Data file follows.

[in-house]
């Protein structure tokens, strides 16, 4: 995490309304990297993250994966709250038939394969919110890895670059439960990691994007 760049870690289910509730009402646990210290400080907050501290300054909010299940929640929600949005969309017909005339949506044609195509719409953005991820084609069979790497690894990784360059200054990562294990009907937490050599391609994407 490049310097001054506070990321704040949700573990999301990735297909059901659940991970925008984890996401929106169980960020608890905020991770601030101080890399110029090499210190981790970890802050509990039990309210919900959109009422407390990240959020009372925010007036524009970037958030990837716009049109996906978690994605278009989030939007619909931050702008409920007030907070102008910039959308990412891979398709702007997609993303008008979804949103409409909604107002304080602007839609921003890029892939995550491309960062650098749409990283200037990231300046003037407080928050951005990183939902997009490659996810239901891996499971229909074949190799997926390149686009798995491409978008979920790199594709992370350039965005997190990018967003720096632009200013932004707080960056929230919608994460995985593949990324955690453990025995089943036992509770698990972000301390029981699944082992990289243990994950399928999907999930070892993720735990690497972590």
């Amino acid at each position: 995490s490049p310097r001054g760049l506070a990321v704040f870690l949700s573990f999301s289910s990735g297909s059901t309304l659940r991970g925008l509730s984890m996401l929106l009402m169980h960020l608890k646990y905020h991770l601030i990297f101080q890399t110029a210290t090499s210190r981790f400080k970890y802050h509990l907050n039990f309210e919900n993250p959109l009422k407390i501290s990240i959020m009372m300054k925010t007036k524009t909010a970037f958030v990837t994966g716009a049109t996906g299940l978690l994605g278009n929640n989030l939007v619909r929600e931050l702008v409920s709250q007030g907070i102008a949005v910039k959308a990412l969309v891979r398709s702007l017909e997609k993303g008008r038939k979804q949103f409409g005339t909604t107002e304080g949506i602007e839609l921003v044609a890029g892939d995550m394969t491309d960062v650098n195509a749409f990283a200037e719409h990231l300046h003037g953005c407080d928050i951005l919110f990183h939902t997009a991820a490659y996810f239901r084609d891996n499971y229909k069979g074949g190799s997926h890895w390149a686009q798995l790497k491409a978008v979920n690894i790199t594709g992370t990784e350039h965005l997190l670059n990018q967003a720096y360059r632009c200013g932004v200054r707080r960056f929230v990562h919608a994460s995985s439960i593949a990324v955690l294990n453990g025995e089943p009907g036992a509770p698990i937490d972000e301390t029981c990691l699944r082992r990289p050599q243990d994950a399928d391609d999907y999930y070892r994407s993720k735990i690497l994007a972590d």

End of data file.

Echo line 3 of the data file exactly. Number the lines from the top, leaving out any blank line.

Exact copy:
């Amino acid at each position: 995490s490049p310097r001054g760049l506070a990321v704040f870690l949700s573990f999301s289910s990735g297909s059901t309304l659940r991970g925008l509730s984890m996401l929106l009402m169980h960020l608890k646990y905020h991770l601030i990297f101080q890399t110029a210290t090499s210190r981790f400080k970890y802050h509990l907050n039990f309210e919900n993250p959109l009422k407390i501290s990240i959020m009372m300054k925010t007036k524009t909010a970037f958030v990837t994966g716009a049109t996906g299940l978690l994605g278009n929640n989030l939007v619909r929600e931050l702008v409920s709250q007030g907070i102008a949005v910039k959308a990412l969309v891979r398709s702007l017909e997609k993303g008008r038939k979804q949103f409409g005339t909604t107002e304080g949506i602007e839609l921003v044609a890029g892939d995550m394969t491309d960062v650098n195509a749409f990283a200037e719409h990231l300046h003037g953005c407080d928050i951005l919110f990183h939902t997009a991820a490659y996810f239901r084609d891996n499971y229909k069979g074949g190799s997926h890895w390149a686009q798995l790497k491409a978008v979920n690894i790199t594709g992370t990784e350039h965005l997190l670059n990018q967003a720096y360059r632009c200013g932004v200054r707080r960056f929230v990562h919608a994460s995985s439960i593949a990324v955690l294990n453990g025995e089943p009907g036992a509770p698990i937490d972000e301390t029981c990691l699944r082992r990289p050599q243990d994950a399928d391609d999907y999930y070892r994407s993720k735990i690497l994007a972590d």